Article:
The men go back-and-forth – was Manning trapped 45 minutes? More? “I think one of the newspaper articles said 52 [minutes],” Manning said, flipping a few pages.
For nearly an hour, Manning was suspended in corn, stiffly crouched over with his arms outstretched. “You lose track of time,” he said. “I didn’t plan on getting out of there; I’d never heard of anyone getting out.” Manning didn’t give up. “You want to breathe fast, but your lungs… I just told myself, slow it down or you won’t get enough air.”
As he slowly breathed in and out, Manning did a lot of thinking. “You’re scared crapless and start thinking about what’s going to happen.” He thought about Joanie. He thought about his two young children, Rachel nearly 4 and Shane not quite a year. “A young wife… we had just moved out to the farm – you’re running all that stuff through your head. What’s she going to do?” His thoughts turned to his vocation. “Dad was kind of phasing out [from farming]. Are Kenny and Dad still going to put a crop in?”
“You start questioning yourself: am I even here?”
Through the dense walls of corn, Manning soon heard the muffled sound of metal ripping. He knew what was happening. “I was afraid they’d do something to shift the bin – shift the grain,” Manning said. “I thought, ‘Right now I’m safe. I’m breathing.’”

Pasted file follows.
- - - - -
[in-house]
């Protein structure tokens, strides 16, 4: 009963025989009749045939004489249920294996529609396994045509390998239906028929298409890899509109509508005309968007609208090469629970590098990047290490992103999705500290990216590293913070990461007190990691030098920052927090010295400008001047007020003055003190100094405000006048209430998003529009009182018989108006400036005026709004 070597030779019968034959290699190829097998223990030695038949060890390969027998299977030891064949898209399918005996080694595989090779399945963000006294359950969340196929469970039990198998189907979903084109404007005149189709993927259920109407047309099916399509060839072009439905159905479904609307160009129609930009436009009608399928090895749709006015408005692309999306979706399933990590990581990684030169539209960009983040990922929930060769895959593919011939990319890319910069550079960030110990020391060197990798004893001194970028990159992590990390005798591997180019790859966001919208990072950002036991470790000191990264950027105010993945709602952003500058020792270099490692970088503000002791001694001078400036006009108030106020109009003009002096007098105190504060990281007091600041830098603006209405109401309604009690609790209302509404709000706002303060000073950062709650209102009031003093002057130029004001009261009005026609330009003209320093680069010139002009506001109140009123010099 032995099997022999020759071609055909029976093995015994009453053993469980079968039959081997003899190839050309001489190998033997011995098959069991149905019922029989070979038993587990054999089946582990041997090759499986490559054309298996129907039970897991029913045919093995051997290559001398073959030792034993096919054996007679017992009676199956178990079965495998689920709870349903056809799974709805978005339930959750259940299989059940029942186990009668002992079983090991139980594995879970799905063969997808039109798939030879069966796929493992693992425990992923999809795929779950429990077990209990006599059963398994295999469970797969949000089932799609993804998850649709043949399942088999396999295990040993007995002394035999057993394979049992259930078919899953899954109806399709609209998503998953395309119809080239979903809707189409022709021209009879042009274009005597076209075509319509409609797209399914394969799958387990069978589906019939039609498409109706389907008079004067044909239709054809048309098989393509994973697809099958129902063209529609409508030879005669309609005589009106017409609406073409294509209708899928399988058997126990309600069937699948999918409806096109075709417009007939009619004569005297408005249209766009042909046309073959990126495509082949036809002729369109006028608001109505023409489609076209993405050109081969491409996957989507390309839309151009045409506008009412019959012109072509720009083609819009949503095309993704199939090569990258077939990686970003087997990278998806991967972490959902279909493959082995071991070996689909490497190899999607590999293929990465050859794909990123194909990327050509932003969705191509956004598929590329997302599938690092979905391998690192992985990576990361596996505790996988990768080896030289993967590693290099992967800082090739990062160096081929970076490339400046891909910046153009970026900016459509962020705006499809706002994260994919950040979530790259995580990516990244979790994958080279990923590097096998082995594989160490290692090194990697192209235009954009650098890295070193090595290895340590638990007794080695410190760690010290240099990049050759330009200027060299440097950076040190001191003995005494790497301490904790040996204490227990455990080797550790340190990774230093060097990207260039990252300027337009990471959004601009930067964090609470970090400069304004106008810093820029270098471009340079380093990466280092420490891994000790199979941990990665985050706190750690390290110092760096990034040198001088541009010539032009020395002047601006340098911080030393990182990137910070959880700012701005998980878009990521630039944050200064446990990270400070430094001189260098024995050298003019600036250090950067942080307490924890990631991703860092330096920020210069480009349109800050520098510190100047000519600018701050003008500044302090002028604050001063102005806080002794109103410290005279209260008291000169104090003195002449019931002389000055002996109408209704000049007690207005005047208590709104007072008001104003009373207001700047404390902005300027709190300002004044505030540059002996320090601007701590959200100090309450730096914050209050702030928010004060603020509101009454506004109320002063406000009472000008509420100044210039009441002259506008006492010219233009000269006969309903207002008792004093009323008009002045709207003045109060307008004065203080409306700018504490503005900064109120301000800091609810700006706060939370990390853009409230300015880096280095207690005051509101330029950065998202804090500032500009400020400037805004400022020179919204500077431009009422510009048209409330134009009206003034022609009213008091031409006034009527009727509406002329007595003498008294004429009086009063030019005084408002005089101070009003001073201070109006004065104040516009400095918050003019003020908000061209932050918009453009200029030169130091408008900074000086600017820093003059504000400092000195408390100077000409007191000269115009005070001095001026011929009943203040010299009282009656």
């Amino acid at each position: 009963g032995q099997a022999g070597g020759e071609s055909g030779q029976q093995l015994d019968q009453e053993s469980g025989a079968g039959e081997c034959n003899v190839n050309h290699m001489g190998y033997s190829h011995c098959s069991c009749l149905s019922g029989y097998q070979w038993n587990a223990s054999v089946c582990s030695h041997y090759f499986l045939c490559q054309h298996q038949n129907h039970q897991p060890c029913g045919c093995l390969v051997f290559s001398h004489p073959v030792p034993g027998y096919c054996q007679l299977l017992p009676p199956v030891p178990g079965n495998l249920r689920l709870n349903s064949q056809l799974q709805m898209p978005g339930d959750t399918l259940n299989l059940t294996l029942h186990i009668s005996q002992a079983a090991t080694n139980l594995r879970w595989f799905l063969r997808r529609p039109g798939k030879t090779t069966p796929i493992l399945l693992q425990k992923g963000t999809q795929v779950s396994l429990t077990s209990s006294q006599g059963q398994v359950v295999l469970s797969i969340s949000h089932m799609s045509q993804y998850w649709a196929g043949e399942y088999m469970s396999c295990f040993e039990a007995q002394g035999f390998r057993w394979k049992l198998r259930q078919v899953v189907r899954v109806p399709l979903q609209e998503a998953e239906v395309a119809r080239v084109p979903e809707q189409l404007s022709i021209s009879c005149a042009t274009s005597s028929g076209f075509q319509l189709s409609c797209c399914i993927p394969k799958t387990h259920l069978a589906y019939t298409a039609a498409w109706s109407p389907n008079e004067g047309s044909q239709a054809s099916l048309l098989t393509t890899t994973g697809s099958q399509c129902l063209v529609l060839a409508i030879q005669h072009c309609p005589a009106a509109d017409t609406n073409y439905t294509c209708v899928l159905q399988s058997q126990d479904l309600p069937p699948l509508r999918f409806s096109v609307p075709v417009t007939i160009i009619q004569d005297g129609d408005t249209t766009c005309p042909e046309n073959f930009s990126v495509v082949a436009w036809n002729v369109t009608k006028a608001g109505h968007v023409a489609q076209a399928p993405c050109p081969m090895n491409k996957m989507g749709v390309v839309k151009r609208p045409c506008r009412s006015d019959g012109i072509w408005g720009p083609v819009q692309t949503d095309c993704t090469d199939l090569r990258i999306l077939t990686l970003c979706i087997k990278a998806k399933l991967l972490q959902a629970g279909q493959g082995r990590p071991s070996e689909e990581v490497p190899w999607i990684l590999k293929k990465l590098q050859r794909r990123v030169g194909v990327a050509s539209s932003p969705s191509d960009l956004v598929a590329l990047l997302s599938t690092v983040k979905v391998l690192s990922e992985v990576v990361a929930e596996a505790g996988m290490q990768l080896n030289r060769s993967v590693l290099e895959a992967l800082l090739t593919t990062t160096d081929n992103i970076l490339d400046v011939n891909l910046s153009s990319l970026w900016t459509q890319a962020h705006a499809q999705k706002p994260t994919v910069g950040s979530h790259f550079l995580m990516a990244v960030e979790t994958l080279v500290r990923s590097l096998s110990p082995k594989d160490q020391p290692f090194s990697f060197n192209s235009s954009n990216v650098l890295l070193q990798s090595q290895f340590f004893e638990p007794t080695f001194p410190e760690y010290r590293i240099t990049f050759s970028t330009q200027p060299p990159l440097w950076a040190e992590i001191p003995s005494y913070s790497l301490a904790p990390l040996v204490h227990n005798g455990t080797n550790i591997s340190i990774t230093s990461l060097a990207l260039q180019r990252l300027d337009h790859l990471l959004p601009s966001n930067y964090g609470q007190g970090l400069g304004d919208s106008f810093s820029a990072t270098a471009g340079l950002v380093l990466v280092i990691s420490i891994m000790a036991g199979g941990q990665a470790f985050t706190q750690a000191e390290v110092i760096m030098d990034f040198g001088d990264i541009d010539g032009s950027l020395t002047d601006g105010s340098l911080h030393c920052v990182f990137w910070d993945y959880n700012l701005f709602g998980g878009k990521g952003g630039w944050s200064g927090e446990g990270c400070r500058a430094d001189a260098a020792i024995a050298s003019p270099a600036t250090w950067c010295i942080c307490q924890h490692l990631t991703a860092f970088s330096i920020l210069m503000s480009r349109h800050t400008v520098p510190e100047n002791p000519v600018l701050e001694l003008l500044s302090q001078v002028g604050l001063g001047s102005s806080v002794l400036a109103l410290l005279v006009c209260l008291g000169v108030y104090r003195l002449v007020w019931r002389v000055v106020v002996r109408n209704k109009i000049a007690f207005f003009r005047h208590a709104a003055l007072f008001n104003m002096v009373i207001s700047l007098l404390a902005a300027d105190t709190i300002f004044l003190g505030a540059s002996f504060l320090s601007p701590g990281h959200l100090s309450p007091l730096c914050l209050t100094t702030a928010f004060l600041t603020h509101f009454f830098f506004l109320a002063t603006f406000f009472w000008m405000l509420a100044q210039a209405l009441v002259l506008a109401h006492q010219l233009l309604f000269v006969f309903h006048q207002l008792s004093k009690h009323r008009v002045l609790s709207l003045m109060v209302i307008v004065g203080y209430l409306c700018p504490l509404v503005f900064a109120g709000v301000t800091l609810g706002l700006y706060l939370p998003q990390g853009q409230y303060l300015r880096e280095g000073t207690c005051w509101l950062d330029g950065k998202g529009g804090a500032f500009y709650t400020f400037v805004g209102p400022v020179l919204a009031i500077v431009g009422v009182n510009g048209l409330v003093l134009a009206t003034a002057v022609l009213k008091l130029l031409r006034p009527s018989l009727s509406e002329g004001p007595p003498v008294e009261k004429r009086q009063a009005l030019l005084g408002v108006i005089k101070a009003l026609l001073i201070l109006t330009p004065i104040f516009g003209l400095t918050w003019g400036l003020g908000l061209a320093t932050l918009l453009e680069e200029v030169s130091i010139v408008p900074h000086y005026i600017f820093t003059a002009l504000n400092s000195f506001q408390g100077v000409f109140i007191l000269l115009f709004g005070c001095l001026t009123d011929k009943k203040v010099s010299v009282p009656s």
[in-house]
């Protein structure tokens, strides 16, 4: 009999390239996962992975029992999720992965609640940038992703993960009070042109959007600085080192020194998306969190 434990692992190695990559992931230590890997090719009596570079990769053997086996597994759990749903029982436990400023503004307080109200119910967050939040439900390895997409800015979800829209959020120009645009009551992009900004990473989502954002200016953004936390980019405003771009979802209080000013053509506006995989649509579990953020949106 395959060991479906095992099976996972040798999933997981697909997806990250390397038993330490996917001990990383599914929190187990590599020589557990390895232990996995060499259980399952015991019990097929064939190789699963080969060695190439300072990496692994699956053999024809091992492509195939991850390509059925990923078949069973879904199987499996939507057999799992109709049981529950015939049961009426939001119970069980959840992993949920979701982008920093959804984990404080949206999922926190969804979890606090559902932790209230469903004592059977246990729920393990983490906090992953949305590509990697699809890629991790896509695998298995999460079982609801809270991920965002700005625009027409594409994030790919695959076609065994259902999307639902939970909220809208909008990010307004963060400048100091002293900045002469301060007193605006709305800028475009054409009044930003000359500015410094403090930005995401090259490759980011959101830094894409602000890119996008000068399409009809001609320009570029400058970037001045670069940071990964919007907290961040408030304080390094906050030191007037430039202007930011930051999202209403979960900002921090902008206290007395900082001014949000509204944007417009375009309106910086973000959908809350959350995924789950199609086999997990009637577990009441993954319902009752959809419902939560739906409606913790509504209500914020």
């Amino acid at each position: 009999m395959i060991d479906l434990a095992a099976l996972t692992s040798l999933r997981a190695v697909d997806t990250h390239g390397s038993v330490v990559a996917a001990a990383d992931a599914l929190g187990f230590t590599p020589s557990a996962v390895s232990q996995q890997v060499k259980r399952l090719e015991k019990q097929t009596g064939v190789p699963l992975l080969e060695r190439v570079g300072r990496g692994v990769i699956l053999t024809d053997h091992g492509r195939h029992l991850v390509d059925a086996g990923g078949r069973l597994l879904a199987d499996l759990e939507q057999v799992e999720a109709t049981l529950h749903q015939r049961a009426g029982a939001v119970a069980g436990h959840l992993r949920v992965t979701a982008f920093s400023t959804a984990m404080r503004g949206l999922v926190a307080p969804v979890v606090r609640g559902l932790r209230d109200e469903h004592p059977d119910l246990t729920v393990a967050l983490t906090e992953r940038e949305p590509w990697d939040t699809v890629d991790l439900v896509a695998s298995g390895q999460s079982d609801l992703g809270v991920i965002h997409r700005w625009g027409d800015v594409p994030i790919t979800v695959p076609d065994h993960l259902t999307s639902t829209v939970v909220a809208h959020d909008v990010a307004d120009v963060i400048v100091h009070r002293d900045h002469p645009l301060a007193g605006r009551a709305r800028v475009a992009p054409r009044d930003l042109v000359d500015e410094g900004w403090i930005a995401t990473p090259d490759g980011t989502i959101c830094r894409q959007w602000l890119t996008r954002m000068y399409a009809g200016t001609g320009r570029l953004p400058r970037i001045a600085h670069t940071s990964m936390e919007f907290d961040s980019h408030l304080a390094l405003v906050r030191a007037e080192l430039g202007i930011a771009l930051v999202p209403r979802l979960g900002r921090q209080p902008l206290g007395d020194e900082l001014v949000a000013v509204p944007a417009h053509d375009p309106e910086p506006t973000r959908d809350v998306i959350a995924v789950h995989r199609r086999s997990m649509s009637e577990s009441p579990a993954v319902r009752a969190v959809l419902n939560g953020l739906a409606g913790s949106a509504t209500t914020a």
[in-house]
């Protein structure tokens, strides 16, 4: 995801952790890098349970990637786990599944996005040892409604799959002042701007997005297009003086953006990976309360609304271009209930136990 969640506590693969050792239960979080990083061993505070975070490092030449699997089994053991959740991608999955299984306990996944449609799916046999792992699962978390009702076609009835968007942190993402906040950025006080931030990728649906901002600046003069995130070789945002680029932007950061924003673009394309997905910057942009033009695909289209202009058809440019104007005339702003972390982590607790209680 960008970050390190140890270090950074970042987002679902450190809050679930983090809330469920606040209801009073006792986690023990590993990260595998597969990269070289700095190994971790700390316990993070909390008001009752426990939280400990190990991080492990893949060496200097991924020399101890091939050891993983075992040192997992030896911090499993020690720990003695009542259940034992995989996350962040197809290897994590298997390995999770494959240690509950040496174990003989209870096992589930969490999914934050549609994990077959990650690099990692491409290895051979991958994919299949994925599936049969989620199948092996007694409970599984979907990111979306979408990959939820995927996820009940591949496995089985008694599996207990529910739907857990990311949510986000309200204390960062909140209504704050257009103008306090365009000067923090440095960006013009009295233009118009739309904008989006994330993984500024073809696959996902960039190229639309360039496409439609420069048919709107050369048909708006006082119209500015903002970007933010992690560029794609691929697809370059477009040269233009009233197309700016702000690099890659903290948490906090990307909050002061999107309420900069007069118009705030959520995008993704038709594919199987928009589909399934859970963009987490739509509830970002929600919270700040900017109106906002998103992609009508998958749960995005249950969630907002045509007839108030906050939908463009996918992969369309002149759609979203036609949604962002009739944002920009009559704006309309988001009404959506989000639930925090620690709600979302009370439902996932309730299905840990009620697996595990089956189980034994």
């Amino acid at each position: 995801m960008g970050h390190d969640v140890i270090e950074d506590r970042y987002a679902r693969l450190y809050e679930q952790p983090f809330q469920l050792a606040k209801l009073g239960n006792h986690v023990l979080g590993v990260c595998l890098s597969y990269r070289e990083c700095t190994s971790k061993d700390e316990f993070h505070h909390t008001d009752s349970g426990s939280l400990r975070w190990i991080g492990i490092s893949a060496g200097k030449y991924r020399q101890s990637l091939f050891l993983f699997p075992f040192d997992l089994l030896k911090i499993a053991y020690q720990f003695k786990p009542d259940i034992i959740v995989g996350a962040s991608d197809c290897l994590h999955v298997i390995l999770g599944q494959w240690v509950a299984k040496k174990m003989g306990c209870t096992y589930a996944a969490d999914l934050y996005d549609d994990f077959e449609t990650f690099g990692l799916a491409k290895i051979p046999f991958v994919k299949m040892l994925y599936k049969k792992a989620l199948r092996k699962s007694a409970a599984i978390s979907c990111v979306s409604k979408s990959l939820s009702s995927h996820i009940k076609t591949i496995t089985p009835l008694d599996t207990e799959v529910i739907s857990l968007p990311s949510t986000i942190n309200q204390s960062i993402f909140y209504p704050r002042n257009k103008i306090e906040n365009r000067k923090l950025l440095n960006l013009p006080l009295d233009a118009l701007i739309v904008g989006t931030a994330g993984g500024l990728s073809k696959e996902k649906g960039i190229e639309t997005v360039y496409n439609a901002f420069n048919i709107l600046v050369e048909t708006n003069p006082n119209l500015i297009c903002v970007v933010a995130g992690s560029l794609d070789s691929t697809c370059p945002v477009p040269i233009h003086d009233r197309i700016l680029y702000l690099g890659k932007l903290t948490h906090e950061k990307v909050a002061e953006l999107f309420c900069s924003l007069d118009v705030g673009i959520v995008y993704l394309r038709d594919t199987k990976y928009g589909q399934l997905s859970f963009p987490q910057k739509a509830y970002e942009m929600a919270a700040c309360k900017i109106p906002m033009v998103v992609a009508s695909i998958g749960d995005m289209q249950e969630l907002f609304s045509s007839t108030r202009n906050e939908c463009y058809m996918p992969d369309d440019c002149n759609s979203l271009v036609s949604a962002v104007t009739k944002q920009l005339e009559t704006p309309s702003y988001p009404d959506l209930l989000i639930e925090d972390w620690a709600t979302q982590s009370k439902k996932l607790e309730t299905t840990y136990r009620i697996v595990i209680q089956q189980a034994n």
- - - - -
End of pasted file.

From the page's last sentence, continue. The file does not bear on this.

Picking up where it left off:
Outside and above, about a half-dozen farmers, friends and other rescuers worked. A loader tore through the bin; Exeter Fire & Rescue used their newly-acquired Jaws of Life. Michl threw a backboard into the bin and readied oxygen, while he and other rescuers dug frantically. “We just kept on pulling corn away with scoop shovels. I think we were even using our fire helmets.”
Michl was on his knees on top of the grain. Soon one knee was resting on top of Manning’s head. “We were going to get the oxygen over here to see if we could resuscitate him. We didn’t know when we were going to find him and what shape he’d be in,” Michl said. “He started talking. We asked him how he was and everything, and he said just fine.”
Soon Manning was unearthed. “We had the board ready and everything,” Michl remembered. “Sh*t, he just walked out of the bin to the rescue unit.”
Everyone on the scene was in awe. “I think it was in the back of everyone’s mind when we were in there and it had been that long, we thought it was going to be a recovery,” Michl said.
“I wasn’t even going to go [to the hospital],” Manning said, the hint of a mischievous smile on his face. “The state fire marshal was there and said, ‘How about I just order you to go.’”
In York, Manning soon arrived at the hospital. Everything checked out. Joanie, who worked – and still works – at the hospital had heard the news: something horrible had happened, but Donny was OK. She still calls it a “miracle,” and while the three friends don’t utter the word – even downplaying it when mentioned, it’s apparent they know something – someone -- was looking out for Donny Manning that day.
Joanie ends her opening passage in the family’s treasured scrapbook: “What we know is that for some reason we’ve been given a second chance.”